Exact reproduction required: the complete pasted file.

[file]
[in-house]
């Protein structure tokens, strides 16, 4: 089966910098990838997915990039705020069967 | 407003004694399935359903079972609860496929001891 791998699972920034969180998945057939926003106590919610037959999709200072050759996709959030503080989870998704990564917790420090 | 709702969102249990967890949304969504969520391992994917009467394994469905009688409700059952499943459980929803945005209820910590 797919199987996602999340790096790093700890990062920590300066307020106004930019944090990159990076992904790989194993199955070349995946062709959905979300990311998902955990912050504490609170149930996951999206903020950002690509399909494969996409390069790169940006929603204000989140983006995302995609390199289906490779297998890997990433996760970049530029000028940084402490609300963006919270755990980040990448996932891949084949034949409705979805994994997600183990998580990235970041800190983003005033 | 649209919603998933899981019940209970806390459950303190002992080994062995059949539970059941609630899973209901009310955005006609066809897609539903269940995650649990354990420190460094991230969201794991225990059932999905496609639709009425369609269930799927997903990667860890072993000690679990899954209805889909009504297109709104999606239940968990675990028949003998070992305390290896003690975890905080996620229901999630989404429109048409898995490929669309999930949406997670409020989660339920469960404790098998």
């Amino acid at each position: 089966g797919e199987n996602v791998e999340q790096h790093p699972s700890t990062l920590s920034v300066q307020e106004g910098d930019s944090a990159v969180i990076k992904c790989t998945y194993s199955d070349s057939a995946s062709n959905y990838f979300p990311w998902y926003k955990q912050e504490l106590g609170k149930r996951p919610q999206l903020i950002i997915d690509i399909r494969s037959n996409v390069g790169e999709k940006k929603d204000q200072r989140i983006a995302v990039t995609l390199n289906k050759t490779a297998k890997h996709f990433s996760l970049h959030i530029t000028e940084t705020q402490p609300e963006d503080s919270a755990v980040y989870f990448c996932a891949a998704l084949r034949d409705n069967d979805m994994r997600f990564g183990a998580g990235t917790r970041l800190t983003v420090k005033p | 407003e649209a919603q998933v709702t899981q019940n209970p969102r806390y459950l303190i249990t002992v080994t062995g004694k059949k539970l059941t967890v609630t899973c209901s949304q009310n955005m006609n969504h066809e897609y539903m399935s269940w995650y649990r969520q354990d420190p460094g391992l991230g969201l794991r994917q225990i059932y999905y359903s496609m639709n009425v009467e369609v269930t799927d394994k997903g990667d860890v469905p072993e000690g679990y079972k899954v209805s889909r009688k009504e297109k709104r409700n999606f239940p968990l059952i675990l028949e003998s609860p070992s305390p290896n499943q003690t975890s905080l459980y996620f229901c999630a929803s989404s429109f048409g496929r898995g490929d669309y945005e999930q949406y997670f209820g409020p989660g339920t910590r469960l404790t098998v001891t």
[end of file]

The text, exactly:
[in-house]
């Protein structure tokens, strides 16, 4: 089966910098990838997915990039705020069967 | 407003004694399935359903079972609860496929001891 791998699972920034969180998945057939926003106590919610037959999709200072050759996709959030503080989870998704990564917790420090 | 709702969102249990967890949304969504969520391992994917009467394994469905009688409700059952499943459980929803945005209820910590 797919199987996602999340790096790093700890990062920590300066307020106004930019944090990159990076992904790989194993199955070349995946062709959905979300990311998902955990912050504490609170149930996951999206903020950002690509399909494969996409390069790169940006929603204000989140983006995302995609390199289906490779297998890997990433996760970049530029000028940084402490609300963006919270755990980040990448996932891949084949034949409705979805994994997600183990998580990235970041800190983003005033 | 649209919603998933899981019940209970806390459950303190002992080994062995059949539970059941609630899973209901009310955005006609066809897609539903269940995650649990354990420190460094991230969201794991225990059932999905496609639709009425369609269930799927997903990667860890072993000690679990899954209805889909009504297109709104999606239940968990675990028949003998070992305390290896003690975890905080996620229901999630989404429109048409898995490929669309999930949406997670409020989660339920469960404790098998």
């Amino acid at each position: 089966g797919e199987n996602v791998e999340q790096h790093p699972s700890t990062l920590s920034v300066q307020e106004g910098d930019s944090a990159v969180i990076k992904c790989t998945y194993s199955d070349s057939a995946s062709n959905y990838f979300p990311w998902y926003k955990q912050e504490l106590g609170k149930r996951p919610q999206l903020i950002i997915d690509i399909r494969s037959n996409v390069g790169e999709k940006k929603d204000q200072r989140i983006a995302v990039t995609l390199n289906k050759t490779a297998k890997h996709f990433s996760l970049h959030i530029t000028e940084t705020q402490p609300e963006d503080s919270a755990v980040y989870f990448c996932a891949a998704l084949r034949d409705n069967d979805m994994r997600f990564g183990a998580g990235t917790r970041l800190t983003v420090k005033p | 407003e649209a919603q998933v709702t899981q019940n209970p969102r806390y459950l303190i249990t002992v080994t062995g004694k059949k539970l059941t967890v609630t899973c209901s949304q009310n955005m006609n969504h066809e897609y539903m399935s269940w995650y649990r969520q354990d420190p460094g391992l991230g969201l794991r994917q225990i059932y999905y359903s496609m639709n009425v009467e369609v269930t799927d394994k997903g990667d860890v469905p072993e000690g679990y079972k899954v209805s889909r009688k009504e297109k709104r409700n999606f239940p968990l059952i675990l028949e003998s609860p070992s305390p290896n499943q003690t975890s905080l459980y996620f229901c999630a929803s989404s429109f048409g496929r898995g490929d669309y945005e999930q949406y997670f209820g409020p989660g339920t910590r469960l404790t098998v001891t």